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Anaheim Ducks backup goaltender Jhonas Enroth waits for a turn that might never come

Anaheim Ducks backup goaltender Jhonas Enroth waits for a turn that might never come
When last seen in the NHL, Jhonas Enroth was tending goal for the Toronto Maple Leafs. (Kevin Leung / Getty Images)

Jhonas Enroth has been with the Ducks for so long that he's had time to grow out his beard, trim it and grow it back.

Such is the untidy existence of a backup goalie, although backups do play every now and then. Enroth is still waiting to make his Ducks debut, one that may be a long time in coming given Jonathan Bernier's hold on the job and John Gibson's participating in a full practice Thursday for the first time since suffering a lower-body injury.

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Enroth has adhered to a professional routine of staying ready … and staying ready … and staying ready. His last game was Feb.18, for the San Diego Gulls.

"It's been over a month [but] it doesn't really feel that way," he said. "I'm just trying to focus on staying sharp in practice. That's really what I'm trying to do."

Enroth took a moment to think about the gap and said, "It's a long time. It might be the longest I've gone without a game. I'm not sure."

An eight-year veteran, Enroth is just thankful for some stability in a turbulent season in which he was waived by the Toronto Maple Leafs and traded to the Ducks in January.

"[The season's] first half is probably the worst time of my life," he said. "Up in Toronto, I didn't really find my groove up there. It was definitely a tough first half. When I was traded, I was very excited and was even really looking forward to going to San Diego."

His eagerness was evident. With the Gulls in January, Enroth was 6-0 with a 1.17 goals-against average.

"I think just change of scenery helped a lot," he said. "I think I just wanted to prove to myself that I could play. I was very excited to just go there and play a lot of games."

Enroth probably will return to the Gulls when Gibson is available. When that will be remains unclear, but Coach Randy Carlyle said that Gibson's participation Thursday was a positive sign. Gibson was re-injured March 10.

"This has taken a lot longer than first expected," Carlyle said. "Anything here now is a bonus."

Carlyle indicated that Gibson would be back before the regular-season finale April 9.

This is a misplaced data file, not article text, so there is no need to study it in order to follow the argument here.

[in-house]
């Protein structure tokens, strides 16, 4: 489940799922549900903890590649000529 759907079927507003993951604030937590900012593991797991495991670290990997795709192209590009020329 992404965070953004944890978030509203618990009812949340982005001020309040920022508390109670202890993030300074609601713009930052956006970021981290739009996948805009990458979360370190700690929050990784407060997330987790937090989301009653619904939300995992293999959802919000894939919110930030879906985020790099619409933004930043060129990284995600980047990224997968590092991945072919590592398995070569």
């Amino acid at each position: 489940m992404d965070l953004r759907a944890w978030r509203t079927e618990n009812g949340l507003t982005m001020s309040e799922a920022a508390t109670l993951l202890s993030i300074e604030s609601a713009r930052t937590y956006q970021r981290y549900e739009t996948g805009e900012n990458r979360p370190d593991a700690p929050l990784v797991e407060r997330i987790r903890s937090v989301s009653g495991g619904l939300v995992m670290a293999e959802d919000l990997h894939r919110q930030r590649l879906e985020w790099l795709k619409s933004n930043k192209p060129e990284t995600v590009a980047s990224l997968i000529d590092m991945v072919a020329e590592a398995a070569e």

"That's never been out of the question," he said. "He's going to play."

Official chatter

Carlyle was largely diplomatic when asked about a string of non-calls against the Ducks in their last two games.

Corey Perry was hit with a high stick at San Jose last Saturday and Kevin Bieksa was a victim of the same Wednesday, but neither drew a penalty. Moreover, a late goal by the Edmonton Oilers was upheld upon review Wednesday after replays appeared to show the Oilers were offside on the entry. On the other side, the Ducks have the third-most minor penalties in the NHL.

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"That's a challenge for our group," Carlyle said, "and it's an ongoing battle."

Carlyle said that officials have a difficult job in making split-second decisions and that the NHL's review center does not have access to the same replay angles available in arenas. That was the case, he said, on the offside review.

"I try to cut them some slack," Carlyle said of officials, "but it is disheartening when you feel that, consistently, things are not going your way, as far as the calls. But that's sports. That's the human side of it, and I always let the league deal with our situations and respect their decisions because, in reality, we can't change very much once the call is made."

UP NEXT

VS. WINNIPEG

When: Friday, 7 p.m.

On the air: TV: Prime; Radio: 830.

Update: Winnipeg forward Patrik Laine is a front-runner for the Calder Trophy as rookie of the year. He had 33 goals through Wednesday. … The Ducks re-assigned forward Ondrej Kase.

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